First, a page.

Microsoft Flow – Getting your flow trigger retries right

After last week’s post where I changed the number of retries  in my triggers I thought that it would be a good to find the best retry settings for Microsoft Flow.

How could we identify the best setting? There are so many things that may happen. To answer this question we need to look at these variables.  In my post about triggers and their limitations I already found out that I’m limited to 600 calls every 60 seconds.

Although in most cases you will find that this is plenty on some cases this is not enough. Well even when this is not enough, you cannot change these numbers. You can however work around the problem.

First of all we need to have a look at how the API calls are spread over time. Imagine if we make 1000 API call per minute then we would look at the total load of API calls needed being higher than the total number of API calls that we need. This would result in us fighting a lost battle.

If the above is your case then  you might have to give up, but if you have the slightest chance of a winning the battle, then you will be interested in this post.

When you look at business processes  you will be able to identify the following type of processes:

  1. light processes – processes that don’t hit any limits and every now and then a process is started.
  2. high peaks with low frequency – these processes exceed the limits, but these peaks are followed by quiet times
  3. high peaks with high frequency – these processes have a heavy load very often and they might not have much quiet time
  4. permanently high during office hours -8 hours every day of high load
  5. permanently high – 24/7 heavy load

Light processes

These processes I’m going to ignore. When you use flow you will be very happy with how it works if you have these kind of processes.

High peaks with low frequency

You will find that you get the 429 errors and these are the once we could deal with by have the trigger retries adjusted. Out of the box Microsoft Flow will retry 4 times and if the system hasn’t recovered by the time it has run out of retries your flow will fail to start.

As the example I’m going to use 100 API calls every other minute. Each peak of 1000 API calls is followed by a quiet period of 1 minute.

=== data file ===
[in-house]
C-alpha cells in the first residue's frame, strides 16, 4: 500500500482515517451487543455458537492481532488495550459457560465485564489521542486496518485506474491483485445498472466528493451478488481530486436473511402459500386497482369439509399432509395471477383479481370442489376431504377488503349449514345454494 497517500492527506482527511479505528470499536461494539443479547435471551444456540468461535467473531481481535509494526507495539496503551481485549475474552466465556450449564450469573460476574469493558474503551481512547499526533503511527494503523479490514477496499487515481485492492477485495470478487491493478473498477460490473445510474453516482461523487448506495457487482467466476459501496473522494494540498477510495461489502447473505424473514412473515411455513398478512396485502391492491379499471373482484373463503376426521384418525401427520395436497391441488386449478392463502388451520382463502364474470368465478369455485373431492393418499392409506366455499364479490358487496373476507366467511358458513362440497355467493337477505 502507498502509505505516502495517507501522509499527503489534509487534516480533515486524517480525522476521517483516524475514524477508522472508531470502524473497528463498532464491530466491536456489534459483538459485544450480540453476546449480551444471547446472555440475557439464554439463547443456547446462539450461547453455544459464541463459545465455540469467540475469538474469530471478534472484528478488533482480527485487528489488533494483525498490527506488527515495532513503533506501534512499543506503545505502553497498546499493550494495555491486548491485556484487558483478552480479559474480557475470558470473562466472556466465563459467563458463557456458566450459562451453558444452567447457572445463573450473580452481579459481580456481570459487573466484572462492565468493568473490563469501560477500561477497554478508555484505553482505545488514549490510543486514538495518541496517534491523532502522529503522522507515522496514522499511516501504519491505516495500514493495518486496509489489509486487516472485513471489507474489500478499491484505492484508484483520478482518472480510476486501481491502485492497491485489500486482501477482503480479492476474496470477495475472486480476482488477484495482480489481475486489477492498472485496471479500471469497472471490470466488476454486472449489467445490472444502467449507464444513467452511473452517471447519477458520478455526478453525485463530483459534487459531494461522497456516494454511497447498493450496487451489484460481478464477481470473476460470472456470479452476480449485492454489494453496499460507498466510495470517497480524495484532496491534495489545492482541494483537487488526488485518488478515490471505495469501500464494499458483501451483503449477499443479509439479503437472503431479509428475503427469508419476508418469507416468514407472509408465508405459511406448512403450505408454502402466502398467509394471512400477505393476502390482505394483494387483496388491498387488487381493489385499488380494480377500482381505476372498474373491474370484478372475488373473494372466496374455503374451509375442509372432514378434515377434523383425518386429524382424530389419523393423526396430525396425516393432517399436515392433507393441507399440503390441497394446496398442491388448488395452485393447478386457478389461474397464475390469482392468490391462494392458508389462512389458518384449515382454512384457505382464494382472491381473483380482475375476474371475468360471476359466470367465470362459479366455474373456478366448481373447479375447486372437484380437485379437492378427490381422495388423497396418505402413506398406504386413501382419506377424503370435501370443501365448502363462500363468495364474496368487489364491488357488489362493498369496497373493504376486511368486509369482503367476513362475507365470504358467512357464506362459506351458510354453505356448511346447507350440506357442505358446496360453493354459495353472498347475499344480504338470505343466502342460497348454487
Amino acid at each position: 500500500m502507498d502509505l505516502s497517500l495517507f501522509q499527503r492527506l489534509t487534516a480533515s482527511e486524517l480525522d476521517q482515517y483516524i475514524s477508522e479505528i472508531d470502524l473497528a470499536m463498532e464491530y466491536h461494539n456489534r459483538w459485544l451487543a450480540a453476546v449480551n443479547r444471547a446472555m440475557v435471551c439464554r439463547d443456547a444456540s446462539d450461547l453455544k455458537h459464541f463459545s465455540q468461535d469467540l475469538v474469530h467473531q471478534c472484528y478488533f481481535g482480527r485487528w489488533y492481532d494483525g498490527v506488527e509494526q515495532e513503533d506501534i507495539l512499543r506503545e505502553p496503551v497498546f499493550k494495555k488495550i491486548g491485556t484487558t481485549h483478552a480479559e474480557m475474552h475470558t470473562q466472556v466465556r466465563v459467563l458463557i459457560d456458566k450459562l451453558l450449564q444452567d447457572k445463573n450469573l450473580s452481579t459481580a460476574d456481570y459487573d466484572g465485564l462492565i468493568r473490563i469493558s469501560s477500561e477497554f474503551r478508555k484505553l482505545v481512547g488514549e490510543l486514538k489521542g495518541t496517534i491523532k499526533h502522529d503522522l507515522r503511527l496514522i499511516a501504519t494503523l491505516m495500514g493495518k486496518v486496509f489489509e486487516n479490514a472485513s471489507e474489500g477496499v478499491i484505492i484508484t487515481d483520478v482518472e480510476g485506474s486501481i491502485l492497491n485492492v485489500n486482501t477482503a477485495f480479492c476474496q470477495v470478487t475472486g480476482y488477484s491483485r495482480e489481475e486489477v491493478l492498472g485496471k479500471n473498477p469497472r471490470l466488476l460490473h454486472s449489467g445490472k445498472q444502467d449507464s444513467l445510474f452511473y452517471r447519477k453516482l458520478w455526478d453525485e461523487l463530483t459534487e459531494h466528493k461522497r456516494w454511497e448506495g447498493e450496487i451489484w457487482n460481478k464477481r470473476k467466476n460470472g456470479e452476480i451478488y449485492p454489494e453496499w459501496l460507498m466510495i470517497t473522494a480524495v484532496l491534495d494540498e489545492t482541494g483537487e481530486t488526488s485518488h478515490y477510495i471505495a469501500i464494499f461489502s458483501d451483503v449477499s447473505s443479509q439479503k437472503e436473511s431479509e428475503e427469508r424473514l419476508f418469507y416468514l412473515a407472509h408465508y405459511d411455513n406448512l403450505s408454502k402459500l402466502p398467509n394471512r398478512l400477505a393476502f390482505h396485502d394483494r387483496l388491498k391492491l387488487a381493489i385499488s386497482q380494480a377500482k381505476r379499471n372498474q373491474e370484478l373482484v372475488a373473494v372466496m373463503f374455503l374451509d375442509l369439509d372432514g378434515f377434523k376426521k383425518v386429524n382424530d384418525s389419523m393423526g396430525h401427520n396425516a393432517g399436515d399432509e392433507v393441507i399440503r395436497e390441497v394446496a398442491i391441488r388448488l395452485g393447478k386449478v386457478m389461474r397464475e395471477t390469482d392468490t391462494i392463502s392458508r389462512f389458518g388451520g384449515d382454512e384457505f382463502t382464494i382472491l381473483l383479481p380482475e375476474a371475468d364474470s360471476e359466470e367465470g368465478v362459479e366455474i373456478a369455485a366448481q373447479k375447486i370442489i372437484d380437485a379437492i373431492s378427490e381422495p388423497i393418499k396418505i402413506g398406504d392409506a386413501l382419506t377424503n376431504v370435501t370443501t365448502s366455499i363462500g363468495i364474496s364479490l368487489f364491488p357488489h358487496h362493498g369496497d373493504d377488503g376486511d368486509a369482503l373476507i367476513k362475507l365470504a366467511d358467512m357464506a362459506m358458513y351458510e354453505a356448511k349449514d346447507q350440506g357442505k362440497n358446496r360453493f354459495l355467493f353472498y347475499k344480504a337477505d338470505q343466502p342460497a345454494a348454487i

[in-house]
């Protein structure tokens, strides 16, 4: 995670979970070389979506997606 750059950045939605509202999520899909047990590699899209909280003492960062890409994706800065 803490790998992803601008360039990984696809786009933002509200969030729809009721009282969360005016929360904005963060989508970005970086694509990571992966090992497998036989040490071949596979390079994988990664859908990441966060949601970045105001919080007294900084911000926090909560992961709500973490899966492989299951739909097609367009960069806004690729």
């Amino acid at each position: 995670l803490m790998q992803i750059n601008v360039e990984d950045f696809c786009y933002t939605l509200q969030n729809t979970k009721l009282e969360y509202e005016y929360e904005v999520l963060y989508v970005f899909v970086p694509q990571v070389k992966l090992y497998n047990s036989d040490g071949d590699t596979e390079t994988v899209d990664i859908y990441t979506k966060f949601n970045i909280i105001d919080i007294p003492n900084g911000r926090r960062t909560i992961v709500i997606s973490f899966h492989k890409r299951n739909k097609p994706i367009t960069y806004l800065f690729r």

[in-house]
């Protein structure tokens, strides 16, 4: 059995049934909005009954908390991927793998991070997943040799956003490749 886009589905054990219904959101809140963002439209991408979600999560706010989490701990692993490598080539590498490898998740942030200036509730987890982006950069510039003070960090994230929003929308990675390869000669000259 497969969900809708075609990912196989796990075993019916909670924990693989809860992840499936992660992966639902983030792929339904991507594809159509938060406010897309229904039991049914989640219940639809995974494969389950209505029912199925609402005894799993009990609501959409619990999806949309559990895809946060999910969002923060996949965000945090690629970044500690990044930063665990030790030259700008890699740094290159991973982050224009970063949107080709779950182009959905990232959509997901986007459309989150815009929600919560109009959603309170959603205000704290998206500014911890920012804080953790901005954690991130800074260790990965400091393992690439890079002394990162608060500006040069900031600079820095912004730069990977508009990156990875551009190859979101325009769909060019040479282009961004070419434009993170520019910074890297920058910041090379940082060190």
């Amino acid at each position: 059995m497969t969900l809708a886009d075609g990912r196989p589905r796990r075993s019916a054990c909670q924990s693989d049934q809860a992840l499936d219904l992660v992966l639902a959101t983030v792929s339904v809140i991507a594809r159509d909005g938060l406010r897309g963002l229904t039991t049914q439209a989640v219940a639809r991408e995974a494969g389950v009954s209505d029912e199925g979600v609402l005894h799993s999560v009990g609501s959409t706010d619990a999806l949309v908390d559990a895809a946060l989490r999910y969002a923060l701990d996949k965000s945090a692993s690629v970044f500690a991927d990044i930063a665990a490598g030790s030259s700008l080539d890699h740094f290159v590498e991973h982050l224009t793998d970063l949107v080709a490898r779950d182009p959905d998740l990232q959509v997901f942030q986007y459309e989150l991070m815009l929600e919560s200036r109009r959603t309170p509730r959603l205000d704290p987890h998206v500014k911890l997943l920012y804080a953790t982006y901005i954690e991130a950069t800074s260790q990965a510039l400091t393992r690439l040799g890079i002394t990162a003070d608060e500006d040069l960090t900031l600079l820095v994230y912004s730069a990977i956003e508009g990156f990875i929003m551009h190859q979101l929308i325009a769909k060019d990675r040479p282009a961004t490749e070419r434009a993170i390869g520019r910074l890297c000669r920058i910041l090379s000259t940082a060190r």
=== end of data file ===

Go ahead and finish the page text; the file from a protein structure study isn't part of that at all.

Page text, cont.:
In this situation you will find that during the peak minute you could get some 429 errors, especially if your peaks last a bit longer and your recovery time is shorter. However over time you never exceed the total capacity of the connector.

This is where you could consider adjusting the retry period as described in my earlier post. But how should we set the retry?

When you look at your data usage. You will first need to identify the number of API calls per flow. Then identify your recovery period. In the above example this was 2 minutes. Practically you will find that the recovery period will vary during your working day. So find the worst case in your process.

Time to pick up some maths.

R = Recovery time after start of peak

L = Load during the period R.

M = Max APi calls per minute

N = number of retries

T = time between retries.


So in our earlier example:

R = 2 minutes

L = 1000 API calls

M = 600 calls for the SharePoint connector

So we need to make sure that L / R < M


The variables that we can control are N and T.  We now need to make sure that N * T > R

Personally I would set the time between retries to something like 20 seconds. This now means that we need 6 retries to cover the recovery period. There is no harm in setting this to a bit higher just in case the peak is higher than unexpected.

High peaks with high frequency

Looking at the numbers above, you will find that you can do 600 * 60 * 24 calls every day. ( you could even go further and use a week as your base if you find that you are really busy during the week and in the weekends you have your quiet time. Would it now be wise to work with retries every 20 seconds? Probably not.  We can still use the same logic as earlier, however you might want to increase the amount of time between retries. Maybe something like hourly retries would work. This probably very much depends on the speed that you need from Flow.

Permanently high during office hours

With the recovery period set to up to 8 hours. you will find that working with 8 retries 1 hour apart your system will recover overnight.

Permanently high

If you have a need for a permanently high loaded flow. Then please feel free to get in touch. I’d be happy to work together to see if it is possible to resolve this challenge.









Categories:Flow, Microsoft Flow, Office 365, SharePoint Online

Tags: , ,

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